Vintage clothes rock. I’ve always liked hitting thrift stores for vintage surf threads. One day back in high school (mid-80s) while visiting my best gal with my new stash of Hang Ten shirts, her dad warned me not to buy used clothes because of AIDS. He asked me to leave my Goodwill bag outside.

Never mind that most infectious viruses break apart when exposed to light. It’s why getting herpes from a gas station toilet seat is so hilarious. Not possible. But this is how much of a public scare AIDS was, laden with misinfornation and fear mongering. My best gal’s dad was not a hateful or unintelligent man. He was caught up in the fearful hype of a new deadly disesse.

Used clothes could be carrying the Gay Cancer. Amazing.

The misconceptions and misinformation… it created a culture of fear, prejudice, and mistrust in SoCal… I remember it well. It sucked.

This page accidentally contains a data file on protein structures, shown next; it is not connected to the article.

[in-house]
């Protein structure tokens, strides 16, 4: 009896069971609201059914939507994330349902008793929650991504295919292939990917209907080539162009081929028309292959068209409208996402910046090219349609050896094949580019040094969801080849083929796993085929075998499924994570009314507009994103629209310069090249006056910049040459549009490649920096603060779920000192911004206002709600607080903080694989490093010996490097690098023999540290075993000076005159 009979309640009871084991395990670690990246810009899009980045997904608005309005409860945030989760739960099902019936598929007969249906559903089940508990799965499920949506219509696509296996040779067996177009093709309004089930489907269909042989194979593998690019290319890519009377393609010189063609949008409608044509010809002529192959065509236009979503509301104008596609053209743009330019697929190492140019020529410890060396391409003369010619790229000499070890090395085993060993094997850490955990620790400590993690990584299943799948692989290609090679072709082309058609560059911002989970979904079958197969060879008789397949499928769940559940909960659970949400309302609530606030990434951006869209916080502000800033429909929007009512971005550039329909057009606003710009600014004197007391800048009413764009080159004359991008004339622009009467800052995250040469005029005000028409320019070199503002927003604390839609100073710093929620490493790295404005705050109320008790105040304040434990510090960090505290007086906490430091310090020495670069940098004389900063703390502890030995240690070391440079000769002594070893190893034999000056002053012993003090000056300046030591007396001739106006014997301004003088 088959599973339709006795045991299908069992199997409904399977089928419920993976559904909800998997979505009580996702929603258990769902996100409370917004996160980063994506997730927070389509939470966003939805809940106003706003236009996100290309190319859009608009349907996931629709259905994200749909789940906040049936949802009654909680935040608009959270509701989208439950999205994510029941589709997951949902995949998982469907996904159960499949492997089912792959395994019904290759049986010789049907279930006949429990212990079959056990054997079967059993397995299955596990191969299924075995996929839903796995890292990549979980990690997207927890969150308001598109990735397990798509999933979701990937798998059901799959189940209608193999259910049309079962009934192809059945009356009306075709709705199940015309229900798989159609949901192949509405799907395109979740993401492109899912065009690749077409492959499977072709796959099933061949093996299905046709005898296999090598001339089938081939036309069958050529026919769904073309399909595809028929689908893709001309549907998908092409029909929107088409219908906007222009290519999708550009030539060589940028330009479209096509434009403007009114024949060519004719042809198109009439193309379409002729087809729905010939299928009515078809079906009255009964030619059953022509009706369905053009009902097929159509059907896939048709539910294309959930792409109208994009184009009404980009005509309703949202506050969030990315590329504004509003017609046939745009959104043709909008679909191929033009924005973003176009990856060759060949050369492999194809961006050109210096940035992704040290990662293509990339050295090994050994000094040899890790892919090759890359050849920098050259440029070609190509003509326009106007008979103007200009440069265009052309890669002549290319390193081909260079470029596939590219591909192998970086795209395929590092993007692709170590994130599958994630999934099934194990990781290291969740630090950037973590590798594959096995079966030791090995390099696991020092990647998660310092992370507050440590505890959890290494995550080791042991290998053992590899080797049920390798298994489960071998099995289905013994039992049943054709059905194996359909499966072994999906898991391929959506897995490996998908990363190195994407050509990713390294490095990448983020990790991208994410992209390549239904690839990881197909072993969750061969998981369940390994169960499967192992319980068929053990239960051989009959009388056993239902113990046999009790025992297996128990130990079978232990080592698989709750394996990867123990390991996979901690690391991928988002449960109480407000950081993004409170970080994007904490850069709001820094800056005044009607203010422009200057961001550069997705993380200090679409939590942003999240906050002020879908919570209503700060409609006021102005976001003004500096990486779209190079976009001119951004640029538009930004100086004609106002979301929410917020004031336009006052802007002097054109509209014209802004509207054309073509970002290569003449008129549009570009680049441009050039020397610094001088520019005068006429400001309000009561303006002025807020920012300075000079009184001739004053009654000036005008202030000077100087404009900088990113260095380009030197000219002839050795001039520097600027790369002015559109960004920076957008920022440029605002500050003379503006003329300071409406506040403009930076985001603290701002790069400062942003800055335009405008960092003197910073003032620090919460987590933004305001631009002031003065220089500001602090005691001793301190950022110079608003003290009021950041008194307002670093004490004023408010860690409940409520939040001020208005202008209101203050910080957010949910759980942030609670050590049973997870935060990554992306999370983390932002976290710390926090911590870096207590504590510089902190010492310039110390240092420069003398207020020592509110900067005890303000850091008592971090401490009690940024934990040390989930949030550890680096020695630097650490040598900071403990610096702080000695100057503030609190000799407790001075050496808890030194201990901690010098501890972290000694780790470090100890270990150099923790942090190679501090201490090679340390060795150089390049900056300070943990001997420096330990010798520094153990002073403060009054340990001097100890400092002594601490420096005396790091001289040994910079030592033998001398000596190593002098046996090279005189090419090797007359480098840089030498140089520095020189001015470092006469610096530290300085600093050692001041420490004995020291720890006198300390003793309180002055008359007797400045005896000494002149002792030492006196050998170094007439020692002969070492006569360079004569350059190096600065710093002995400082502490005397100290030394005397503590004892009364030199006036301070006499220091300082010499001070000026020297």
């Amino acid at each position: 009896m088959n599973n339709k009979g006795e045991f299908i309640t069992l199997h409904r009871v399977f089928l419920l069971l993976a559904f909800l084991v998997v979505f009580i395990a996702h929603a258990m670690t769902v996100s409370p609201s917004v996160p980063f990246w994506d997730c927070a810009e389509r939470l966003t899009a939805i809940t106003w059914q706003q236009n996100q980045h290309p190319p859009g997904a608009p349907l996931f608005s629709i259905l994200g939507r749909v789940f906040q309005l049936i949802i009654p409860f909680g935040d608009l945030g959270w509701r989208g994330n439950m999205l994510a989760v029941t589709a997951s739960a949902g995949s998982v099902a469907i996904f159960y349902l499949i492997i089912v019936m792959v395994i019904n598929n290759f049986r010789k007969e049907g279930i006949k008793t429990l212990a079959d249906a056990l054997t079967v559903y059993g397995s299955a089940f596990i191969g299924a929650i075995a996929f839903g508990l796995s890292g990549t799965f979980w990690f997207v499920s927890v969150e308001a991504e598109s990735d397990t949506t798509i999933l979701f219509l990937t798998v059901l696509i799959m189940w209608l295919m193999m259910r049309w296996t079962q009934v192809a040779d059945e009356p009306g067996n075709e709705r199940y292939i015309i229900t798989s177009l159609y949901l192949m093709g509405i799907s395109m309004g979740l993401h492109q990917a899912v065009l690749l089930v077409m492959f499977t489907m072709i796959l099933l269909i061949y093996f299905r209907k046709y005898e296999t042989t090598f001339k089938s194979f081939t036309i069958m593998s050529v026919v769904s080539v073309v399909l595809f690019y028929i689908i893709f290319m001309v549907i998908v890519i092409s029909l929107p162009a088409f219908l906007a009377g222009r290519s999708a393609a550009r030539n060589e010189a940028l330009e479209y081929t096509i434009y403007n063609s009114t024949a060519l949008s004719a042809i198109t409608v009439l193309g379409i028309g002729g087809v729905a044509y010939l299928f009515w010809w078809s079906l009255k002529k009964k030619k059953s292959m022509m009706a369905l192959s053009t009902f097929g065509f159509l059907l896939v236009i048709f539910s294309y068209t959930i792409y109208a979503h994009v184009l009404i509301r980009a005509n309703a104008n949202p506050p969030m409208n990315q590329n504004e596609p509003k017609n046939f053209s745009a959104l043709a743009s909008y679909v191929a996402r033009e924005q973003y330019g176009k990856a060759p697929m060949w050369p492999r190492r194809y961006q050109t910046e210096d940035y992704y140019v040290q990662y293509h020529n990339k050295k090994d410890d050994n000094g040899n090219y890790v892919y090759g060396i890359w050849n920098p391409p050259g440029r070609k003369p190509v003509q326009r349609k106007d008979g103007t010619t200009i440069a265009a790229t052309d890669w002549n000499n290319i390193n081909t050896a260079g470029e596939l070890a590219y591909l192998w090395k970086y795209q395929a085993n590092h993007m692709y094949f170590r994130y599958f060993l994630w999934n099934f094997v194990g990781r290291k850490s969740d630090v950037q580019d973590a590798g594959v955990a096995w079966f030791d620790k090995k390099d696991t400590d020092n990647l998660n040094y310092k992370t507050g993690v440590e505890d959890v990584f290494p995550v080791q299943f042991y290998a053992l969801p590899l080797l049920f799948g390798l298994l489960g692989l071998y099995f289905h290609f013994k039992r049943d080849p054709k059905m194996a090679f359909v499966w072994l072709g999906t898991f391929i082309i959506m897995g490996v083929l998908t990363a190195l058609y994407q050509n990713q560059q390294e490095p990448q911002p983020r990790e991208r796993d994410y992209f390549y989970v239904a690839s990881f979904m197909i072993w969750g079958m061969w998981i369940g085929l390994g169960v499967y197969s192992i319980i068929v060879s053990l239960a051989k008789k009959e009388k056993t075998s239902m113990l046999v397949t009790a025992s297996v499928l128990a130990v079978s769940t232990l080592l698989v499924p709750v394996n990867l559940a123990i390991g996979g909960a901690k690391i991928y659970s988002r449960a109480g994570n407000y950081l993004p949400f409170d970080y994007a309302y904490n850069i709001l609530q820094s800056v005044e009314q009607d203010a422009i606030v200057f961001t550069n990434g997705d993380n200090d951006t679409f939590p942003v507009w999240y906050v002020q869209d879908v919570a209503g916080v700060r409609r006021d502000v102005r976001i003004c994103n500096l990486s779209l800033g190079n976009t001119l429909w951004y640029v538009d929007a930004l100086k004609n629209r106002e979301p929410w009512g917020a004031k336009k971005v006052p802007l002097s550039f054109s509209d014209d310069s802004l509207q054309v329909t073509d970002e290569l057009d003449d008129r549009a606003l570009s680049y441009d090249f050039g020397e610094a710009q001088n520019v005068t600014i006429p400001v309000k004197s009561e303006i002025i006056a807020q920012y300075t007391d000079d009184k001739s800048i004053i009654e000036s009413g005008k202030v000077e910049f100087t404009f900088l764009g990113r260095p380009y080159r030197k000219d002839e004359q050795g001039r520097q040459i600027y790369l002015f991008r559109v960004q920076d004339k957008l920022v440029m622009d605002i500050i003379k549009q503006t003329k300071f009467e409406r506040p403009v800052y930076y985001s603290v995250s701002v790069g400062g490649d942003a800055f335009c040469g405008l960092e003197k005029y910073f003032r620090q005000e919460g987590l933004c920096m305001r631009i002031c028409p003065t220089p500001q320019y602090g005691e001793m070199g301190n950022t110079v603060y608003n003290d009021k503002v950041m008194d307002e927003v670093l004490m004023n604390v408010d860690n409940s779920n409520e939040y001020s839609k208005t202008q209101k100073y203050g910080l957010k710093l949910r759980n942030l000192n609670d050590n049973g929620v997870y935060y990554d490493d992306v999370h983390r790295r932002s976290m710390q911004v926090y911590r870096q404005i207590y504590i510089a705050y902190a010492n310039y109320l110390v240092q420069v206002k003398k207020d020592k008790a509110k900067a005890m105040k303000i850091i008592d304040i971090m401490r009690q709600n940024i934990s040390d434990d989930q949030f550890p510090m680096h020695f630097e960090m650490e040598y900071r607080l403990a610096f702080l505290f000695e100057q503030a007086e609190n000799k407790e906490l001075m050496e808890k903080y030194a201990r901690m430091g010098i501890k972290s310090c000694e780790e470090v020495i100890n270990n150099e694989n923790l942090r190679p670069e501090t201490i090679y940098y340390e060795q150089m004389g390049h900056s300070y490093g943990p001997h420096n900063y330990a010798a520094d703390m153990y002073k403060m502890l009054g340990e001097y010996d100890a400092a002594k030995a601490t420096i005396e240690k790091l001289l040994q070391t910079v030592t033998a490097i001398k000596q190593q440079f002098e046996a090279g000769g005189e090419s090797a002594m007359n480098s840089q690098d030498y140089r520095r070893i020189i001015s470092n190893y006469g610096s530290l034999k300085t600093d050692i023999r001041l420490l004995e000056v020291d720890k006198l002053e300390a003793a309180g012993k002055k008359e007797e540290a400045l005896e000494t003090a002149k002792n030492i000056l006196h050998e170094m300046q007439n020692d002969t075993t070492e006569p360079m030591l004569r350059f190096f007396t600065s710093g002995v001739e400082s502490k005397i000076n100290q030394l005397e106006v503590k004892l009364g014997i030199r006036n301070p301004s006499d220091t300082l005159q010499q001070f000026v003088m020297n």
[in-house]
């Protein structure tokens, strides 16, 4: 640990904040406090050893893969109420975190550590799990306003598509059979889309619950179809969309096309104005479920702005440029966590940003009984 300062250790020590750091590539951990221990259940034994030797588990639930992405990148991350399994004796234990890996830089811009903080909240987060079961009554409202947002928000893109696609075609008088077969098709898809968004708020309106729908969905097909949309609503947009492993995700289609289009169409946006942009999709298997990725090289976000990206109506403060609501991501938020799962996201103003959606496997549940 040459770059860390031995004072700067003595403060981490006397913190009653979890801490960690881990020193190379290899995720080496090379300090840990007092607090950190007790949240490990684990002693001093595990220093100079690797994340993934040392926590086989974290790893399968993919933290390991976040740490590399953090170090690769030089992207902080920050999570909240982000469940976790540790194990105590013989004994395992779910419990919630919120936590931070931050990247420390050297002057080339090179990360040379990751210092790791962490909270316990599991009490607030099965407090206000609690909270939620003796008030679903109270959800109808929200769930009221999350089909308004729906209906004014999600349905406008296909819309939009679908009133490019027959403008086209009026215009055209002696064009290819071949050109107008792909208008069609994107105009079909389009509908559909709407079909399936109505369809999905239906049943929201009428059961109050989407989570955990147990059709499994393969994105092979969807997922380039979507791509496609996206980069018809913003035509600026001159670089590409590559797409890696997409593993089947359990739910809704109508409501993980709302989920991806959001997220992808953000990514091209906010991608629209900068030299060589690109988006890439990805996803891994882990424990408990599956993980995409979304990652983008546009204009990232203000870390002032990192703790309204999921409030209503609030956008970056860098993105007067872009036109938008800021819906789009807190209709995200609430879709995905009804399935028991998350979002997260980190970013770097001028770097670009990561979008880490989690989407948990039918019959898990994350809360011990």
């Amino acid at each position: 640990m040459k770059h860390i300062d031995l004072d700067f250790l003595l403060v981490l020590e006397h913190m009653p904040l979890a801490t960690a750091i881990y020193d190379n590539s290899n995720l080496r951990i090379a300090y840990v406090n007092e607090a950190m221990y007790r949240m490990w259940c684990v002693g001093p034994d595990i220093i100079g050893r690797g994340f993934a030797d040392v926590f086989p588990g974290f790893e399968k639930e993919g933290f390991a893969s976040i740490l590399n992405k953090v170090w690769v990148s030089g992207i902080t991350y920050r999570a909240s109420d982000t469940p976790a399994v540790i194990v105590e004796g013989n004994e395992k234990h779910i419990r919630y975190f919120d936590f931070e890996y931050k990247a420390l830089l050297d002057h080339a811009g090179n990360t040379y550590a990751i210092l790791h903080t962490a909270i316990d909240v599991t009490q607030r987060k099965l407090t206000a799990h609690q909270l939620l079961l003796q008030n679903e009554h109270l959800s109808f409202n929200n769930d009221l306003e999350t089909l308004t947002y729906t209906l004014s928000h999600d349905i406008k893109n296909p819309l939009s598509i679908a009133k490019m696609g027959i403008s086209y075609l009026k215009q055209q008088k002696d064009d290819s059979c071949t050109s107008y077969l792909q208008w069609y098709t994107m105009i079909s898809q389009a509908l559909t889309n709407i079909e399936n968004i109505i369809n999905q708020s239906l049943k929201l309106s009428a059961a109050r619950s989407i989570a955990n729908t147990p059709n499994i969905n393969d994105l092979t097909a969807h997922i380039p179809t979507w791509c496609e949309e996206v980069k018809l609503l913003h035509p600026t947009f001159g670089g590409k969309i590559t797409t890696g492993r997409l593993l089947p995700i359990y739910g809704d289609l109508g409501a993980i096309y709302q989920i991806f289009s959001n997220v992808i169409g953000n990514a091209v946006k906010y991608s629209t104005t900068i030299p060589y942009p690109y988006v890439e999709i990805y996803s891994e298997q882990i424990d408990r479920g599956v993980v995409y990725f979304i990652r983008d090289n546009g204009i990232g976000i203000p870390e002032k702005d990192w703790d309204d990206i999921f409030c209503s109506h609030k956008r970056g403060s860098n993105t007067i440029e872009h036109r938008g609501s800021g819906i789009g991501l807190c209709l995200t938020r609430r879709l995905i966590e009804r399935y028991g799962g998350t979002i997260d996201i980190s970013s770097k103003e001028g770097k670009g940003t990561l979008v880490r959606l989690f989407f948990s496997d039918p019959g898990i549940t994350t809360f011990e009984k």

Things are much better now, in terms of stigma and fear. AIDS isn’t associated with homosexuality by default. AIDS affects everyone, and anyone can contract the disease.

It isn’t immoral. It isn’t caused by any “lifestyle.” It isn’t a mark of societal shame. It isn’t a death sentence. It’s a disease.

So, for World AIDS Day, that’s my story to share. Compared to mid-80s Southern California, things are better. I am confident things continue to get better.